by Chris Bodenner
Tracy Clark-Flory thinks through the National Organization for Women’s campaign against Hooters on behalf of children:
Hooters is marketed as a family-friendly restaurant. It offers a kid’s menu, high chairs, booster seats and all sorts of merchandise for little tykes — like a Hooters” T-shirt, an “I’m a boob man” onesie and a “Your crib or mine?” bib.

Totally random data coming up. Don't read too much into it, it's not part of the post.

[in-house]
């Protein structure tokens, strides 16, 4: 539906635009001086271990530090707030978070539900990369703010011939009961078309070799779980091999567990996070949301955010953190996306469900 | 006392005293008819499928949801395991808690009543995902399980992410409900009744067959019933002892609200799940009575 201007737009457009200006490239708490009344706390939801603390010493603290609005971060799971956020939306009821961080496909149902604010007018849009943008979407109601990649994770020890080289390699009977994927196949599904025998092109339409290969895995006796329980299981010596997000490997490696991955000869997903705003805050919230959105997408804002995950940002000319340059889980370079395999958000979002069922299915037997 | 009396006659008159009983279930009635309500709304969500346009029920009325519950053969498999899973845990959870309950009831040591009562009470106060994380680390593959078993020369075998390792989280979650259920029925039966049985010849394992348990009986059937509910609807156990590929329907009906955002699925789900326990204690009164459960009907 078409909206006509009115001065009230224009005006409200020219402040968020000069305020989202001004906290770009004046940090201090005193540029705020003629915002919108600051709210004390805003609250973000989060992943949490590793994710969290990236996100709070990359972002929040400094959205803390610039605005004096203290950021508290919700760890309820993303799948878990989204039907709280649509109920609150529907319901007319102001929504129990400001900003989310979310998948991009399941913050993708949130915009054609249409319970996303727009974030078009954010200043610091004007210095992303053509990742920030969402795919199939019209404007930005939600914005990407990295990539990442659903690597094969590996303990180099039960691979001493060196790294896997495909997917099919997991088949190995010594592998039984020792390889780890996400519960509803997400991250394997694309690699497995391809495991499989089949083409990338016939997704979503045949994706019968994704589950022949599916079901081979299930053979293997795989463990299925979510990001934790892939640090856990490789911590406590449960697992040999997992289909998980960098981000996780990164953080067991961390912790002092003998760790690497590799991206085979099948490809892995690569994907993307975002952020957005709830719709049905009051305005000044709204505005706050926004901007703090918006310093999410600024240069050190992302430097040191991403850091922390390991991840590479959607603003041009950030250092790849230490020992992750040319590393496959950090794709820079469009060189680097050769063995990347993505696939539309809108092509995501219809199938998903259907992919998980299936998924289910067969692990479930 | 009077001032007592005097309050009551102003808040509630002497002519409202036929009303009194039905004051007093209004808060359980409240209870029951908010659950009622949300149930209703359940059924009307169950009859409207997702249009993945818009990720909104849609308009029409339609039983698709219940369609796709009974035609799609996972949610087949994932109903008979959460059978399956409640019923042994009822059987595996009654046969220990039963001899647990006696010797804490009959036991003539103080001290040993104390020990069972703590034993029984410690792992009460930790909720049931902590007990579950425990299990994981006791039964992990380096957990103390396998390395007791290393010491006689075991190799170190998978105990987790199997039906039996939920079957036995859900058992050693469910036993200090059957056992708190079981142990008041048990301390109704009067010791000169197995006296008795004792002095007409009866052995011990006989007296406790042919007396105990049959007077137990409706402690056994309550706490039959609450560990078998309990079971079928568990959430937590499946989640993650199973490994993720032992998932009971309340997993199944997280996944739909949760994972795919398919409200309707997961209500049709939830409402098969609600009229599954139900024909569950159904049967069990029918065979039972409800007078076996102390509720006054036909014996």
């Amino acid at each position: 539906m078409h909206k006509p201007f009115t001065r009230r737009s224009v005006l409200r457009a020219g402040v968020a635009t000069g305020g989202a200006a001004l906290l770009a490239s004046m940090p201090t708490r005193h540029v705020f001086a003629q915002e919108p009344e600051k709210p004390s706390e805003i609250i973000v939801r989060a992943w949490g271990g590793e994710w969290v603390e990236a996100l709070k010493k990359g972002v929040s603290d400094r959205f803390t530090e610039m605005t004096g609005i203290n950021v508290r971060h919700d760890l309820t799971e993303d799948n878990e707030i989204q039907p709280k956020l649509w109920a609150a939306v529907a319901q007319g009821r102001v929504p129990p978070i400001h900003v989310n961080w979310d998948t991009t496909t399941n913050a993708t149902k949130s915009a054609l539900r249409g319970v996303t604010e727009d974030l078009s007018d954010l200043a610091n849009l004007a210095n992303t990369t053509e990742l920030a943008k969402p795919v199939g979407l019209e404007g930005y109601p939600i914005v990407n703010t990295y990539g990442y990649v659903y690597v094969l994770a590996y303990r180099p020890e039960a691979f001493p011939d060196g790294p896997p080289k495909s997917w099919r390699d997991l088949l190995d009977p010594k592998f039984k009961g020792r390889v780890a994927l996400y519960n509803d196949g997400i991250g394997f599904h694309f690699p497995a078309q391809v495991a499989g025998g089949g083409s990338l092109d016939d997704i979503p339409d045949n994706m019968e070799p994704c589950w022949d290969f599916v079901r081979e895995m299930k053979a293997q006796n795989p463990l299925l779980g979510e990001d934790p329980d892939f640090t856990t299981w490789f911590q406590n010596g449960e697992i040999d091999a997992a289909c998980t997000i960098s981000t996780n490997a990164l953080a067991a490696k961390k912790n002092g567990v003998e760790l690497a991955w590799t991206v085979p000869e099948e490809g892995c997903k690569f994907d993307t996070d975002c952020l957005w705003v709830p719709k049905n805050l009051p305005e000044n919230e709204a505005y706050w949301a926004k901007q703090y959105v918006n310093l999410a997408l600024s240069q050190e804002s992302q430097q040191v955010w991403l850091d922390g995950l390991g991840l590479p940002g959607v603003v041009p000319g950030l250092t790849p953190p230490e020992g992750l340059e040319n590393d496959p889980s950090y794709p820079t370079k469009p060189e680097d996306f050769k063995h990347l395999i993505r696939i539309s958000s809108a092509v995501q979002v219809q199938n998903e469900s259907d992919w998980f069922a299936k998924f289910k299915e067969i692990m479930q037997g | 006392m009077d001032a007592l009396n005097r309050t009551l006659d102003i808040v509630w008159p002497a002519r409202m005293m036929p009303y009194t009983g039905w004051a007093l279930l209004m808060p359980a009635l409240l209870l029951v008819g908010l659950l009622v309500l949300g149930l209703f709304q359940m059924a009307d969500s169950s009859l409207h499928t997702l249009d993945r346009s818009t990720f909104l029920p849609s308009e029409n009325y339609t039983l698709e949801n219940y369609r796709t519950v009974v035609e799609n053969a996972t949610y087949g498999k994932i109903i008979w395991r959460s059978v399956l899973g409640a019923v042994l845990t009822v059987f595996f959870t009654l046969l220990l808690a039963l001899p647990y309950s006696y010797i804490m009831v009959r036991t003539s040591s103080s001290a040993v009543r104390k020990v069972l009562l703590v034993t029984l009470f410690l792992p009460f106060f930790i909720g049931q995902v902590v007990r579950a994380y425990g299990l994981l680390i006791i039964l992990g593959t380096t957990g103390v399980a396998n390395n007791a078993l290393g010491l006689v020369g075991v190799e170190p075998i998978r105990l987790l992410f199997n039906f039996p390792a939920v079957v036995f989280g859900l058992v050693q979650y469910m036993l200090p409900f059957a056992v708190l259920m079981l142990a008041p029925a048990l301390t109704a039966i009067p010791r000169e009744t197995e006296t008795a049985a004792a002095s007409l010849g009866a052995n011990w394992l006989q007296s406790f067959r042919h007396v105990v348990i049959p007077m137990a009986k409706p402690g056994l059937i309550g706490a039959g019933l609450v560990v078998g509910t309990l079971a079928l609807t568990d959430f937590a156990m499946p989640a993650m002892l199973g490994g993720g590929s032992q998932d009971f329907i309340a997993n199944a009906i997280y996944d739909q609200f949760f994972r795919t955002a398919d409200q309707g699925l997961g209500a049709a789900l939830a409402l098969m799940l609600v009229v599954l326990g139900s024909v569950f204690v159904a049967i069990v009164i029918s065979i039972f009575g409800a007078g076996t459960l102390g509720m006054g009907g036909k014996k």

We could argue over whether Hooters has a healthy impact on a kid’s developing view of women and sex, but I tend to think entertainment and dining decisions should be left up to individual parents. More important, that isn’t the issue at hand. In this case, NOW (which hasn’t always been a model of moderate thinking) has taken the exceedingly reasonable position that Hooters shouldn’t be allowed to have the best of both worlds: Either it functions exclusively as an adult venue, and continues to protect itself (somewhat) from sexual discrimination claims, or it’s held to the same standards as any ol’ family restaurant and gets to keep on serving the kiddies tater tots and creepy onesies.